A Norwegian dictionary for all users

Photo courtesy of Clue CLUE 10’s on-screen interface is simple to use.

Photo courtesy of Clue
CLUE 10’s on-screen interface is simple to use.

M. Michael Brady
Asker, Norway

As a correspondent for this newspaper who lives in Norway and earns a living mostly by translating, I’m often asked to recommend a Norwegian-English bilingual dictionary. I have most of the classic paper ones, including a prized 25-year-old, much-used copy of Norsk Engelsk Ordbok by Einar Haugen (1906-1994), the famed Norwegian-American linguist now commemorated by an annual lecture series at the Center for Multilingualism in Society Across the Life­span at the University of Oslo.

But I usually recommend online dictionaries, as they’re readily available and easy to use. I’ve tried most of the Norwegian-English ones that have come along. My favorite by far is Clue, developed by a Norwegian information technology company with its headquarters in Oslo and first launched in 1987. From the start, its approach has been user-friendly. One of its early editors, Karin Lillehei, a Norwegian American from Seattle with a PhD in linguistics, saw that need. From her work with FishBase, the global database of fish species, she realized that Clue should not be just another lexicographic reference but rather a pragmatic source of words for people who use them.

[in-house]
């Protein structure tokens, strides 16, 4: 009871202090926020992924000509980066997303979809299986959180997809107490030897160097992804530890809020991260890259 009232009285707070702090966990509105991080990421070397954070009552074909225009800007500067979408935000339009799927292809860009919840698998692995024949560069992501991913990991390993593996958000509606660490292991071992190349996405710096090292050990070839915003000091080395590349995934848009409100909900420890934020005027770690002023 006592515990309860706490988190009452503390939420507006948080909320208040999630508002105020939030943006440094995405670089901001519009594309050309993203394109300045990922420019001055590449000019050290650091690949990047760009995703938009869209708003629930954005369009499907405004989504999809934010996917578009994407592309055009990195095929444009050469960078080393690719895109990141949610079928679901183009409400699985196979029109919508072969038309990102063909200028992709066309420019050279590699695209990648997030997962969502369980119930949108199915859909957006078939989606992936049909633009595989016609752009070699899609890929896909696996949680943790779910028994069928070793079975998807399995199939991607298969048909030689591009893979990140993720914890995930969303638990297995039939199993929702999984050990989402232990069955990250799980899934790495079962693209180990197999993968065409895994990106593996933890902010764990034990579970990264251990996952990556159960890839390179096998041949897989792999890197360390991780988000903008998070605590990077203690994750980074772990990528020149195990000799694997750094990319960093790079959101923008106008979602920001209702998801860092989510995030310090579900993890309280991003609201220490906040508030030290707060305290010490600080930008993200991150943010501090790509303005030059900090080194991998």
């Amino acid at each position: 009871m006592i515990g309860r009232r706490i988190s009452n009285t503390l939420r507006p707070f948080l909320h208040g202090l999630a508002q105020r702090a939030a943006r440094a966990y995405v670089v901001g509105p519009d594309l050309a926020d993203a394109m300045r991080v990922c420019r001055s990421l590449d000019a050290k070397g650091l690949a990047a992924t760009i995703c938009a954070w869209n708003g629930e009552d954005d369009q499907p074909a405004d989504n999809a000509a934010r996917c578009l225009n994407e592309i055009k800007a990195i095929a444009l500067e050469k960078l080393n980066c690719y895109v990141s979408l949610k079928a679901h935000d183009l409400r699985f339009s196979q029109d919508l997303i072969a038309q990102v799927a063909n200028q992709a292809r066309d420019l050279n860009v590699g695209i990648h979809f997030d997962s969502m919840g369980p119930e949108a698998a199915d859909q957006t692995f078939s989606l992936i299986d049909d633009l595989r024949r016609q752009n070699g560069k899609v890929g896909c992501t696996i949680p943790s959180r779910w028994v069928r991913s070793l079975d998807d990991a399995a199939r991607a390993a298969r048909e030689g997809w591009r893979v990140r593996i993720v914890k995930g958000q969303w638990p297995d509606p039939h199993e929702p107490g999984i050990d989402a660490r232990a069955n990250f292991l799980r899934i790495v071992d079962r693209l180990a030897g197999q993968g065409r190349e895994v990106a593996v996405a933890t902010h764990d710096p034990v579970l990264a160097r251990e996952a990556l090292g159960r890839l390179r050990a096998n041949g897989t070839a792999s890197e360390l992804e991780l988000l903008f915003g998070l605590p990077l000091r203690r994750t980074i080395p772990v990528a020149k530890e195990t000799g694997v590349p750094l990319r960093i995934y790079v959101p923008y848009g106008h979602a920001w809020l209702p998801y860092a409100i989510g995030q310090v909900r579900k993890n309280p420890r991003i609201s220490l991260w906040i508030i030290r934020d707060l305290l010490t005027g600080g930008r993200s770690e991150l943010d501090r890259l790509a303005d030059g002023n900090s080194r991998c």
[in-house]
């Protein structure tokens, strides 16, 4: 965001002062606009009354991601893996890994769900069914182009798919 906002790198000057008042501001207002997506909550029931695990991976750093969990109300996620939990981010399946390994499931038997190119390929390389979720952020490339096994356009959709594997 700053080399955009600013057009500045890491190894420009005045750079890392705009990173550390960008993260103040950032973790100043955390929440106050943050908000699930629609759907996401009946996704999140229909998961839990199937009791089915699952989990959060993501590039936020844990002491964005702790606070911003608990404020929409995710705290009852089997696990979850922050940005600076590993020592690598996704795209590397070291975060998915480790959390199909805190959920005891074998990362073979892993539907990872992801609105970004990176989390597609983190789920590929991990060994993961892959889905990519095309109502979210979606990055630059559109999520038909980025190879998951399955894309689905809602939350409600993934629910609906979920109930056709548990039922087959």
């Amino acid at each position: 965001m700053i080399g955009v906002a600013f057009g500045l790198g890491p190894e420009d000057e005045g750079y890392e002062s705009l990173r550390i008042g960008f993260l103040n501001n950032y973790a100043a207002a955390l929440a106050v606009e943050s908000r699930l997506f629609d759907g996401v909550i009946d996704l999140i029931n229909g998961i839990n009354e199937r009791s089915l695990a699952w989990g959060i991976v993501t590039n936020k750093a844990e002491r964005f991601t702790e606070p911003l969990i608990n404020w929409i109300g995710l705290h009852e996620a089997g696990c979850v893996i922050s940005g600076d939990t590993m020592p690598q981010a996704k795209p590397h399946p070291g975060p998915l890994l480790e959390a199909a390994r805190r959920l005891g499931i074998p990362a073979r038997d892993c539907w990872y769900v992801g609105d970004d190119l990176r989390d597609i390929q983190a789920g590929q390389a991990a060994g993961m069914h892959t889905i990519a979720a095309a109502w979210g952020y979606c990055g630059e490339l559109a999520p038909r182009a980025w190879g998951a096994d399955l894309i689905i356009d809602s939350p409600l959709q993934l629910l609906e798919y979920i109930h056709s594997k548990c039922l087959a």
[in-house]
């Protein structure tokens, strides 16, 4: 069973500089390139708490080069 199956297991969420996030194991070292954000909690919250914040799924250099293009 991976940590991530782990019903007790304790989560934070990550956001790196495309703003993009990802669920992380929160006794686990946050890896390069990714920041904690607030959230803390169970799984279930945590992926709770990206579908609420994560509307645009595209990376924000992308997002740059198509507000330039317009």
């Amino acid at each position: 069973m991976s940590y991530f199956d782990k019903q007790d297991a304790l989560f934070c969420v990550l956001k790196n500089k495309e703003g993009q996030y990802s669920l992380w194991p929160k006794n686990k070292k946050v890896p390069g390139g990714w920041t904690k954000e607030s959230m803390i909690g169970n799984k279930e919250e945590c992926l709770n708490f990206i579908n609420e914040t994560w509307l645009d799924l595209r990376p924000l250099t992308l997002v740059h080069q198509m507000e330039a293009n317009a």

That viewpoint persists. The Clue staff of eight develop, edit, market, and sell Clue dictionaries. But they aren’t in-house products in the conventional sense. Their continually updated content is based on input from an extensive network of translators in many countries. It has become Norway’s most-used dictionary. Moreover, the name Clue is brilliant. Aside from the meaning of a clue being something that guides the solution of a problem, antithetic British English usage implies utility. The phrase to “not have a clue” means to know nothing about a matter. The corresponding adjective is “clueless.”

The current version 10 of Clue is available in 11 languages that together comprise more than seven million words. There are four bilingual dictionaries between Norwegian and English, French, German, and Spanish. Technical dictionaries cover more than 200 fields. It’s available as an offline product for Windows or Mac and as an online product for phones, tablets, and web browsers. As shown here, the on-screen interface is simple and easy to use, yet offers several options.

Clue is marketed online on the website (in English) at www.clue.no. At this writing, on-site ordering is supported only for customers within Scandinavia. Customers elsewhere may order by sending an email query to info@clue.no with the customary details of name, email address, invoicing address, and which particular dictionary is ordered.

This article originally appeared in the Sept. 4, 2015, issue of the Norwegian American Weekly.

Norwegian American Logo

The Norwegian American

The Norwegian American is North America's oldest and only Norwegian newspaper, published since May 17, 1889.